Note that the antioxidant activity of a substance is measured in terms of the oxygen radical absorbance capacity assay (ORAC). The higher the ORAC value, the more potent the antioxidant is believed to be. However, scientists now caution against the use of ORAC value as a predictor of antioxidant mediated potency, as the activity of a dietary supplement in a test tube may be very different from its functional benefit inside the body. (4)

Blueberries, Microglia & beta-Amyloid

While polyphenols in certain foods inherently provide antioxidative and anti-inflammatory benefits to vital structures in the brain responsible for memory and learning, recent evidence reveals that they also interact with the brain’s microglial cells-a class of innate immune cells.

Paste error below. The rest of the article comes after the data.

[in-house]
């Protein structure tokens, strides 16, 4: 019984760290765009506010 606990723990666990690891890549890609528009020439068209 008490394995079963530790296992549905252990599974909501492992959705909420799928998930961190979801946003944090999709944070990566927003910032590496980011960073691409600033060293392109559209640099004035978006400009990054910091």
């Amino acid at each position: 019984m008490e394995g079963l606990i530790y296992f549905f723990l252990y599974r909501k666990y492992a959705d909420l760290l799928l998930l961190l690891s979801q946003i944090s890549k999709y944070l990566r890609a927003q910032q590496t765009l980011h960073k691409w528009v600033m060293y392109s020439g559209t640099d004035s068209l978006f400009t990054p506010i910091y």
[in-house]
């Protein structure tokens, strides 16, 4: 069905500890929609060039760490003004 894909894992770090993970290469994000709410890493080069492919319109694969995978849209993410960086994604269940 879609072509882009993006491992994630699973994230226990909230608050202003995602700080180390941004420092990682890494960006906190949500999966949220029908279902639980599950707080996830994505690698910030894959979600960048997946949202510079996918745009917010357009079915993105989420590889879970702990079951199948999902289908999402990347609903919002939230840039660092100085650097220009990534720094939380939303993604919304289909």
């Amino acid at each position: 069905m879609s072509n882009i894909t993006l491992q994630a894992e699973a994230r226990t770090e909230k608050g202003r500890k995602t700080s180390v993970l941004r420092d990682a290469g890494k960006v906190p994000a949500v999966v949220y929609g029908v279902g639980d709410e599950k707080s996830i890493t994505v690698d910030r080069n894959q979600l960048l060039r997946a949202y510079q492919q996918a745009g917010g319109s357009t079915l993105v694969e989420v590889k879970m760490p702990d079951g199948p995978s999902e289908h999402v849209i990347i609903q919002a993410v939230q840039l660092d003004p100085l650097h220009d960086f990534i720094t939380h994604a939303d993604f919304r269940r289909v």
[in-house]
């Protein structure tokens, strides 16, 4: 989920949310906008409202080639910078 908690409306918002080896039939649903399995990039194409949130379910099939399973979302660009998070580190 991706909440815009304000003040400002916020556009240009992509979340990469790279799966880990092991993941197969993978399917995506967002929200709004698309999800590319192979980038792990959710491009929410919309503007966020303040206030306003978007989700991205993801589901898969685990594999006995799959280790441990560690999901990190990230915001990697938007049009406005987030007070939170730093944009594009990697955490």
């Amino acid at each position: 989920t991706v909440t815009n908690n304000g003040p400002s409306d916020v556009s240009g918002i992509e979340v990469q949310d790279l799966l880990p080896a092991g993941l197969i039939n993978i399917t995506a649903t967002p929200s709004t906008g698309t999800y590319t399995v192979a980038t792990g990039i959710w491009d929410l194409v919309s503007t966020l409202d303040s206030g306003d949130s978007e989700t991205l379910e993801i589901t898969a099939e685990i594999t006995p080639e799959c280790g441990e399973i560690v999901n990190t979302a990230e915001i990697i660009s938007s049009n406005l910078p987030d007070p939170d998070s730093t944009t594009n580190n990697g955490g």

Microglia are considered to act as the first and main immune defense in the central nervous system. In the early stages of AD, microglia fulfill a vital role in the clearance (phagocytosis) of beta-Amyloid-the toxic protein aggregates that cause oxidative stress, stimulate inflammation, and eventually form amyloid plaque (see article: Plaques and Tangles in the Alzheimer’s Brain-Which One Is Most To Blame For Alzheimer’s Disease? ). However, as immune cells and mediators of inflammatory molecules (cytokines) associated with immune system activation, microglia are also linked to the neuroinflammatory insult associated with the progression of AD.